This is a chapter about bold speaking. It is about witnessing to the resurrection of Jesus Christ. From our reading in Mark, we knew something like this was going to happen. The disciples surely were not surprised. Jesus had told them:
“And when they bring you to trial and deliver you over, do not be anxious beforehand what you are to say, but say whatever is given you in that hour, for it is not you who speak, but the Holy Spirit” (Mark 13:11).
And here was the first moment in which Christians were given over to a trial – and the Holy Spirit spoke. The council leaders were astonished at the “boldness” of Peter and John. They were uneducated, common men. The council leaders weren’t expecting such things from them.
But these men had been with Jesus. And so, they weren’t really uneducated men. They weren’t common men. The council leaders may have been beginning to learn that, too.
And when Peter and John finally got out of there, they went back to the church (a people, not a building) and prayed with the others for even more boldness. Immediately following a display of boldness, they prayed for boldness. And God answered that prayer. And just as Jesus had said, God answered that prayer through the power of the Holy Spirit.
In our world, there is no shortage of boldness. Social media is full of people speaking boldly about things – about politics and statues and elections and public health and the economy. I’ve found in myself an urge to speak boldly about such things, as well. It is rather easy, after reading and thinking and living in this nation at this time, to think boldly about things.
A friend of mine recounted how he walked into a store in Carbondale without a mask over his mouth. Before he had gone very far into the building, an employee called out – “Put your mask on!” My friend didn’t have his mask. He turned on his heel and went back out of the store. The cries behind him didn’t stop – “It’s the law!”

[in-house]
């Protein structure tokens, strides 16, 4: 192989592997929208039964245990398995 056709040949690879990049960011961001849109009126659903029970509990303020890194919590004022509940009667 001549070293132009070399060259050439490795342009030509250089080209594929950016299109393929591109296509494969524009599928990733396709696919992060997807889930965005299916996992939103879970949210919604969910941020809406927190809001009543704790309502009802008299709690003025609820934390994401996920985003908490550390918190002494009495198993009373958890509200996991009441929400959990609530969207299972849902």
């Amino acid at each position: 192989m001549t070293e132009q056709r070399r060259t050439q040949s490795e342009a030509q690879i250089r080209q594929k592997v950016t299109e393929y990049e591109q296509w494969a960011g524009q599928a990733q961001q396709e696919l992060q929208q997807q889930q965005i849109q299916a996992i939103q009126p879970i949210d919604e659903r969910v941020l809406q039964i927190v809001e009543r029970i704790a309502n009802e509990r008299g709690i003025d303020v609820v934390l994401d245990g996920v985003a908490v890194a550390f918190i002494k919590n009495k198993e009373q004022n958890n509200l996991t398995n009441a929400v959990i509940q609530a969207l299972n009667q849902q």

Boldness about what is right and what is wrong. We all can find ourselves in that place. We know something is right or wrong, and we call it out. We can even be zealous about it. And our nation right now is nothing if it is not zealous – internally zealous. And on this Fourth of July, we are finding ourselves tearing each other apart in our zealousness.
Now, the disciples were bold. They weren’t bold in trying to tear people apart. They were bold in living out their place in the kingdom of God.
Peter pulled out that old Psalm Jesus had quoted and laid it straight on the council leaders: “This Jesus is the stone that was rejected by you, the builders, which has become the cornerstone” (Acts 4:11; Mark 12:10; Psalm 118:22). And Peter without apology said there is no other name under heaven by which we must be saved.
This is bold.
In a nation of bold people, are we as Christians this bold? Am I? Are you? Perhaps more to the point, are we trusting in Jesus’ promise that the Holy Spirit will speak through us at the appropriate time? Are we praying for this kind of holy boldness?